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With so much to do and often precious little time available, getting through our busy day can sometimes feel like running a marathon. So when it’s 7 pm and you’re just packing up your desk ready to go home and a colleague comes into your office clearly upset and demanding you help them find a solution to their problem now, what do you do?

Other than hearing them out, any decision making is best then left until the next day.
Why? Because the risk is otherwise you could be making less a less than optimal choice.

Working hard, we use our prefrontal cortex, the “executive suite”. During the course of our day we will typically make around 30,000 decisions, not all at a conscious level. But every time you have to make a choice or exert some self-control you are starting to diminish your will-power bucket. That bucket starts full every day but gets rapidly exhausted and by the end of the day will often be empty.

To make the best decisions it’s ideal to have a good deal of will-power available so you can be calm, centred and able to use your brain really well.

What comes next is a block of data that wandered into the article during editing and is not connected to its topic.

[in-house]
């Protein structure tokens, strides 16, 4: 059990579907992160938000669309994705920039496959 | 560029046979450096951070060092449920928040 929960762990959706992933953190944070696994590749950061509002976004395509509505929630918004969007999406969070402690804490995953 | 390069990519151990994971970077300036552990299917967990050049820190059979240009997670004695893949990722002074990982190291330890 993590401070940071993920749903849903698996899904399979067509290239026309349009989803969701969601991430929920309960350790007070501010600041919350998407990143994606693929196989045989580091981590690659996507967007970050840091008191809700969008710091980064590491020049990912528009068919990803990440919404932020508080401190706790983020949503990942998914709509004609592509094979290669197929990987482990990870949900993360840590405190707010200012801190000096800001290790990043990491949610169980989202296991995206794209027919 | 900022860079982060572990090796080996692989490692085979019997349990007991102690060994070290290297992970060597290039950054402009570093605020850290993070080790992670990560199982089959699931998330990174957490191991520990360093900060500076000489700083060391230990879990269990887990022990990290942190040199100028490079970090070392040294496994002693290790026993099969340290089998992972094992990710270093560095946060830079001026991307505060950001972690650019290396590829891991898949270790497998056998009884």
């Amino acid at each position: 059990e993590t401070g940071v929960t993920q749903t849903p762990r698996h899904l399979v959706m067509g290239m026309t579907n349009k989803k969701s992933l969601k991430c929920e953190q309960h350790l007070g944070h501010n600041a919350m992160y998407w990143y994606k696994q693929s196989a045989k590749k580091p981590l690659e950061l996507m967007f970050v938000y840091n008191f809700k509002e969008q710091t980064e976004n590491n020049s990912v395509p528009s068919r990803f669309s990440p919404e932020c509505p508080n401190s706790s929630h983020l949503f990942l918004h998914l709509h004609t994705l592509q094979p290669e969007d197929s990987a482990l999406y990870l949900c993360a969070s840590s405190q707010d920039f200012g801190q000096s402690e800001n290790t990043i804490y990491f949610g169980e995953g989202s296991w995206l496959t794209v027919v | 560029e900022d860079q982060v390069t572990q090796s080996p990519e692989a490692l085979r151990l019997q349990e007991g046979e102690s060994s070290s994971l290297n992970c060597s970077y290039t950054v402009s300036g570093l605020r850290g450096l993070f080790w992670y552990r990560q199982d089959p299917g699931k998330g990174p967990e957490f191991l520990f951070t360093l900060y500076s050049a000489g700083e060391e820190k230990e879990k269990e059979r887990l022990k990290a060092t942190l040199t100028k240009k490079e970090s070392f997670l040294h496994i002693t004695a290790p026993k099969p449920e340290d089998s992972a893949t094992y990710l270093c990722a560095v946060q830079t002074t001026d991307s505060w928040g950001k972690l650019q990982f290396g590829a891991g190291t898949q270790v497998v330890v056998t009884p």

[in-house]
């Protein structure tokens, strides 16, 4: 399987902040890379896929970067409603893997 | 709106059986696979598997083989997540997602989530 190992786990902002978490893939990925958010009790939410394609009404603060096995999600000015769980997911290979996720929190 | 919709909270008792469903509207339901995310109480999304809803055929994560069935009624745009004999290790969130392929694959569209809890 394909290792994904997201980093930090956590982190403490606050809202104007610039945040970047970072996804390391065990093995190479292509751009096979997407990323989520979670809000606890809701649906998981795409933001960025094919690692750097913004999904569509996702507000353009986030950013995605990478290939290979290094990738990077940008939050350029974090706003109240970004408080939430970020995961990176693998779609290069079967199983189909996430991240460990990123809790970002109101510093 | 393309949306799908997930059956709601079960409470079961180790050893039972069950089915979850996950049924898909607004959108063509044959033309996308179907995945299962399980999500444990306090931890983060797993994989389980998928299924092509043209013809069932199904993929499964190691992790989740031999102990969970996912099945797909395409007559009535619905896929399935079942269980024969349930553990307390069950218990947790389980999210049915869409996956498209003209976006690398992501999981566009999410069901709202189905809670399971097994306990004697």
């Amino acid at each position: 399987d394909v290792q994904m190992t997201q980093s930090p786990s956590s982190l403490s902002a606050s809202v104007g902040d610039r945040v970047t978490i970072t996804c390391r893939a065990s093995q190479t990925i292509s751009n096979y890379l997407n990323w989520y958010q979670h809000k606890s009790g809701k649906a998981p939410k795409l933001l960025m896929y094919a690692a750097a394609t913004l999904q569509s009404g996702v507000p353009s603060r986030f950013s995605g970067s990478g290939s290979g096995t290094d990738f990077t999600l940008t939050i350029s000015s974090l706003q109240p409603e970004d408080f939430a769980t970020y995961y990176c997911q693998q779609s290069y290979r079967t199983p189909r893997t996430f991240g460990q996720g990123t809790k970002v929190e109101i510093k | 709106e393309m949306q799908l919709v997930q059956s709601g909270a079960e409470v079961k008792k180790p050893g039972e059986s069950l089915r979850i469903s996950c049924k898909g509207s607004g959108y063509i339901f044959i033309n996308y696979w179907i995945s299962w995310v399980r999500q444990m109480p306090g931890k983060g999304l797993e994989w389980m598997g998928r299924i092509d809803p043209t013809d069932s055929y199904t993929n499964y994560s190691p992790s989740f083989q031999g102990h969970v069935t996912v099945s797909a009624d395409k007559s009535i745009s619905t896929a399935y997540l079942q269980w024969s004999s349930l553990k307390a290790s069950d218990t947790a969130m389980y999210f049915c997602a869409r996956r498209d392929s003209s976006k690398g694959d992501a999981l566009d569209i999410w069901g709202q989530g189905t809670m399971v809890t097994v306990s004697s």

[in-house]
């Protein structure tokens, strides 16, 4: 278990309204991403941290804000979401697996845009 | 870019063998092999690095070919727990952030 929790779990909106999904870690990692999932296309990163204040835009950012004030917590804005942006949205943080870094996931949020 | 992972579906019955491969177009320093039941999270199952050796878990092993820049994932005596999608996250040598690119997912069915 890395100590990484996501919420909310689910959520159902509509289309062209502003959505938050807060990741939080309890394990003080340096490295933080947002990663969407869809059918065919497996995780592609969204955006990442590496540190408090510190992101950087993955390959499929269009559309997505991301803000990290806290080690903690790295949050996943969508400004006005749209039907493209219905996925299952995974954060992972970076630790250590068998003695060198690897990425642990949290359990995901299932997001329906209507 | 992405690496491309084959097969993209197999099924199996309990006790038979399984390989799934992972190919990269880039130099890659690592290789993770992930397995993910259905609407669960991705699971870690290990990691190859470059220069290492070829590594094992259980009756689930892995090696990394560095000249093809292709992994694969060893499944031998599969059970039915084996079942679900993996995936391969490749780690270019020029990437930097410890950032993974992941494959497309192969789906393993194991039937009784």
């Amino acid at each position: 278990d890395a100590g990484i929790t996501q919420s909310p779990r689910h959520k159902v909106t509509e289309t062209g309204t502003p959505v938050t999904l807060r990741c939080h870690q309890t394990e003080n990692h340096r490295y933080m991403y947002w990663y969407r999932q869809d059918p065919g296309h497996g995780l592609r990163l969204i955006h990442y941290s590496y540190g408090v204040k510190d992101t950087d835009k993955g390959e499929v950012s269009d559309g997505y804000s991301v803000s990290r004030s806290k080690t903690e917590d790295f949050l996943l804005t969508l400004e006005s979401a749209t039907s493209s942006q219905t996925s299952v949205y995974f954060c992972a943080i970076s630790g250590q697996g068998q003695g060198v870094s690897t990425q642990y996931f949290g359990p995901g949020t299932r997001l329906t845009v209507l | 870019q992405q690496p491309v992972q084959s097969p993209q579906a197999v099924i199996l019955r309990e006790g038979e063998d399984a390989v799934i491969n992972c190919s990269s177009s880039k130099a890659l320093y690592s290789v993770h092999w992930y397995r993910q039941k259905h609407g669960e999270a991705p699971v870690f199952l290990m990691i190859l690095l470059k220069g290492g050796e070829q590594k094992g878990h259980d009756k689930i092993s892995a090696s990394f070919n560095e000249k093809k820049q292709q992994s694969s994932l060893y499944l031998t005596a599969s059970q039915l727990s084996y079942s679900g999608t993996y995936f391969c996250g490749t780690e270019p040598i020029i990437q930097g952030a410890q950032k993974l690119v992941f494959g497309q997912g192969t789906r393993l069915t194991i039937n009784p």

So here are some tips to improve the quality of your decision-making.

1. Optimise your brain function.
This means taking meal breaks, keeping hydrated, getting enough rest and doing some regular exercise. Healthy brains think better.

2. Schedule your important cognitive tasks for that time when you recognise you are thinking at your best. This is often early in the day for most people. Protect that space for your brain.

3. Reduce mental clutter.
With so much going on, meetings, phone calls, text messages etc. look to reduce the amount of cognitive juice you need to expend on lesser items. It’s about being the chief energy officer of your mind. By automating routine processes or delegating less important decisions to others you will find it easier to keep enough will power to get through your entire day.

4. Choose not to make that big decision when you recognise you are tired, grumpy or overwhelmed. Especially if your job, your project, your relationship, your business will be impacted by it.

5. Taking care of business includes taking care of your brain and of those who work with you. Leading by example, making good decisions that reflect a considered, reflective approach builds a working culture that knows how to take good care of itself and its thinking.

Dr Jenny Brockis

Dr Jenny Brockis is a medical practitioner and internationally board-certified lifestyle medicine physician, workplace health and wellbeing consultant, podcaster, keynote speaker and best-selling author. Her new book 'Thriving Mind: How to Cultivate a Good Life' (Wiley) is available online and at all good bookstores.

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